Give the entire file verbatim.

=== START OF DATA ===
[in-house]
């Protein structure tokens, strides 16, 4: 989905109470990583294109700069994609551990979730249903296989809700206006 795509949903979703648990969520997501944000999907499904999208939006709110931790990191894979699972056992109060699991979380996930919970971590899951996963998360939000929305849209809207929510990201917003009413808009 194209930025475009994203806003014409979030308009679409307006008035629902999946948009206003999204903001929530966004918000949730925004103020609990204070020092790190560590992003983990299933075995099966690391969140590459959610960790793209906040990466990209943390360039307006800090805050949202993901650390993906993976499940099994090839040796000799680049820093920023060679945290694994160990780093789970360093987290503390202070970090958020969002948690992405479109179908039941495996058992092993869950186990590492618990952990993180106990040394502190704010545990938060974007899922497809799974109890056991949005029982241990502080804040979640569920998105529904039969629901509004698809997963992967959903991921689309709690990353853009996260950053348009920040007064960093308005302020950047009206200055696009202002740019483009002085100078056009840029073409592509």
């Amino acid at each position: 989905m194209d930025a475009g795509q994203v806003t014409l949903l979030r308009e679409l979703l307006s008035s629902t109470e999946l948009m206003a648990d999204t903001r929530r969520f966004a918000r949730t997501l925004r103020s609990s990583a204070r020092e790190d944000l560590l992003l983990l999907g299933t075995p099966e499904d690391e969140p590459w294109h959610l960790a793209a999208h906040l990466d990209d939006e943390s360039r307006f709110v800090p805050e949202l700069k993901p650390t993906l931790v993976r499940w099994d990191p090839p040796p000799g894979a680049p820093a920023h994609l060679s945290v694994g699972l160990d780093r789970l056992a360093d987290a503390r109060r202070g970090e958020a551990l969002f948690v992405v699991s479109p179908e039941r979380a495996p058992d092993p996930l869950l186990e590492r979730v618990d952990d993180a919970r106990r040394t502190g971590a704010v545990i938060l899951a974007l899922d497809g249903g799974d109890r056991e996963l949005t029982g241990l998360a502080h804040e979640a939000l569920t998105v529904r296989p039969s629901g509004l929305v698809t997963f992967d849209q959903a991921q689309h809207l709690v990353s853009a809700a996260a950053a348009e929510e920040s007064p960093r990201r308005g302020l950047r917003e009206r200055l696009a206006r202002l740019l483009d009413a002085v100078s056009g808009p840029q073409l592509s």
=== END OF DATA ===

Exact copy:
[in-house]
């Protein structure tokens, strides 16, 4: 989905109470990583294109700069994609551990979730249903296989809700206006 795509949903979703648990969520997501944000999907499904999208939006709110931790990191894979699972056992109060699991979380996930919970971590899951996963998360939000929305849209809207929510990201917003009413808009 194209930025475009994203806003014409979030308009679409307006008035629902999946948009206003999204903001929530966004918000949730925004103020609990204070020092790190560590992003983990299933075995099966690391969140590459959610960790793209906040990466990209943390360039307006800090805050949202993901650390993906993976499940099994090839040796000799680049820093920023060679945290694994160990780093789970360093987290503390202070970090958020969002948690992405479109179908039941495996058992092993869950186990590492618990952990993180106990040394502190704010545990938060974007899922497809799974109890056991949005029982241990502080804040979640569920998105529904039969629901509004698809997963992967959903991921689309709690990353853009996260950053348009920040007064960093308005302020950047009206200055696009202002740019483009002085100078056009840029073409592509």
């Amino acid at each position: 989905m194209d930025a475009g795509q994203v806003t014409l949903l979030r308009e679409l979703l307006s008035s629902t109470e999946l948009m206003a648990d999204t903001r929530r969520f966004a918000r949730t997501l925004r103020s609990s990583a204070r020092e790190d944000l560590l992003l983990l999907g299933t075995p099966e499904d690391e969140p590459w294109h959610l960790a793209a999208h906040l990466d990209d939006e943390s360039r307006f709110v800090p805050e949202l700069k993901p650390t993906l931790v993976r499940w099994d990191p090839p040796p000799g894979a680049p820093a920023h994609l060679s945290v694994g699972l160990d780093r789970l056992a360093d987290a503390r109060r202070g970090e958020a551990l969002f948690v992405v699991s479109p179908e039941r979380a495996p058992d092993p996930l869950l186990e590492r979730v618990d952990d993180a919970r106990r040394t502190g971590a704010v545990i938060l899951a974007l899922d497809g249903g799974d109890r056991e996963l949005t029982g241990l998360a502080h804040e979640a939000l569920t998105v529904r296989p039969s629901g509004l929305v698809t997963f992967d849209q959903a991921q689309h809207l709690v990353s853009a809700a996260a950053a348009e929510e920040s007064p960093r990201r308005g302020l950047r917003e009206r200055l696009a206006r202002l740019l483009d009413a002085v100078s056009g808009p840029q073409l592509s």